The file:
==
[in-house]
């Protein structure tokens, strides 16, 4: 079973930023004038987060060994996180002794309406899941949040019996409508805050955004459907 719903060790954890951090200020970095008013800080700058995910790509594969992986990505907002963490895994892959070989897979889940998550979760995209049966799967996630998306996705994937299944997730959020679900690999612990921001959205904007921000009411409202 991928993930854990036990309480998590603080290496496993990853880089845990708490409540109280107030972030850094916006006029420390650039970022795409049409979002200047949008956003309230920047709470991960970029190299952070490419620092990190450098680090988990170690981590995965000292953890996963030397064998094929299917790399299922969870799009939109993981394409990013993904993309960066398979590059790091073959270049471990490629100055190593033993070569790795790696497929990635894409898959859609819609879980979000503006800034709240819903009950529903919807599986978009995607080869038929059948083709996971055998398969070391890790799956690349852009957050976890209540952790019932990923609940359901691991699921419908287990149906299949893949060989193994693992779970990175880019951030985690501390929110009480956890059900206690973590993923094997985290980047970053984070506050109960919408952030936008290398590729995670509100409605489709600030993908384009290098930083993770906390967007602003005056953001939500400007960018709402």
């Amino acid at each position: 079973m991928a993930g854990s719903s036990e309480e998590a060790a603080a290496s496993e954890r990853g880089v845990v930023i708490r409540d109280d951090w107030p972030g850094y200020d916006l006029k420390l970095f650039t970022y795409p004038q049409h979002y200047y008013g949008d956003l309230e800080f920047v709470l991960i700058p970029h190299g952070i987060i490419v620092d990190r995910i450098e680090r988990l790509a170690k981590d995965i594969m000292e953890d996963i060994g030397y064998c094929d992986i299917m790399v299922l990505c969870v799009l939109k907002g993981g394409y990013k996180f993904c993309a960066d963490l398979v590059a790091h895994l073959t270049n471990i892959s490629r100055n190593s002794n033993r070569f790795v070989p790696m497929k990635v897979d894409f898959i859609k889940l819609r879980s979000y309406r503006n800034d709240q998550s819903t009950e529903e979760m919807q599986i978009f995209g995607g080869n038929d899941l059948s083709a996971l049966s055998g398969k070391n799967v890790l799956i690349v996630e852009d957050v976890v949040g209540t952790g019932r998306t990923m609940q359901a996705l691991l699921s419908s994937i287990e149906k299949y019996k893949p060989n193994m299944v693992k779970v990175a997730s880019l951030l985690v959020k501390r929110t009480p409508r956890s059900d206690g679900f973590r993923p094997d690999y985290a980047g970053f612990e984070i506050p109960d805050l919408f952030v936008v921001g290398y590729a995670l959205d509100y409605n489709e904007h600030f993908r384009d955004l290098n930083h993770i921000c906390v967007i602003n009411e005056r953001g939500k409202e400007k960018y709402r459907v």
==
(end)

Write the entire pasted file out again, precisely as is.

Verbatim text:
[in-house]
């Protein structure tokens, strides 16, 4: 079973930023004038987060060994996180002794309406899941949040019996409508805050955004459907 719903060790954890951090200020970095008013800080700058995910790509594969992986990505907002963490895994892959070989897979889940998550979760995209049966799967996630998306996705994937299944997730959020679900690999612990921001959205904007921000009411409202 991928993930854990036990309480998590603080290496496993990853880089845990708490409540109280107030972030850094916006006029420390650039970022795409049409979002200047949008956003309230920047709470991960970029190299952070490419620092990190450098680090988990170690981590995965000292953890996963030397064998094929299917790399299922969870799009939109993981394409990013993904993309960066398979590059790091073959270049471990490629100055190593033993070569790795790696497929990635894409898959859609819609879980979000503006800034709240819903009950529903919807599986978009995607080869038929059948083709996971055998398969070391890790799956690349852009957050976890209540952790019932990923609940359901691991699921419908287990149906299949893949060989193994693992779970990175880019951030985690501390929110009480956890059900206690973590993923094997985290980047970053984070506050109960919408952030936008290398590729995670509100409605489709600030993908384009290098930083993770906390967007602003005056953001939500400007960018709402």
């Amino acid at each position: 079973m991928a993930g854990s719903s036990e309480e998590a060790a603080a290496s496993e954890r990853g880089v845990v930023i708490r409540d109280d951090w107030p972030g850094y200020d916006l006029k420390l970095f650039t970022y795409p004038q049409h979002y200047y008013g949008d956003l309230e800080f920047v709470l991960i700058p970029h190299g952070i987060i490419v620092d990190r995910i450098e680090r988990l790509a170690k981590d995965i594969m000292e953890d996963i060994g030397y064998c094929d992986i299917m790399v299922l990505c969870v799009l939109k907002g993981g394409y990013k996180f993904c993309a960066d963490l398979v590059a790091h895994l073959t270049n471990i892959s490629r100055n190593s002794n033993r070569f790795v070989p790696m497929k990635v897979d894409f898959i859609k889940l819609r879980s979000y309406r503006n800034d709240q998550s819903t009950e529903e979760m919807q599986i978009f995209g995607g080869n038929d899941l059948s083709a996971l049966s055998g398969k070391n799967v890790l799956i690349v996630e852009d957050v976890v949040g209540t952790g019932r998306t990923m609940q359901a996705l691991l699921s419908s994937i287990e149906k299949y019996k893949p060989n193994m299944v693992k779970v990175a997730s880019l951030l985690v959020k501390r929110t009480p409508r956890s059900d206690g679900f973590r993923p094997d690999y985290a980047g970053f612990e984070i506050p109960d805050l919408f952030v936008v921001g290398y590729a995670l959205d509100y409605n489709e904007h600030f993908r384009d955004l290098n930083h993770i921000c906390v967007i602003n009411e005056r953001g939500k409202e400007k960018y709402r459907v």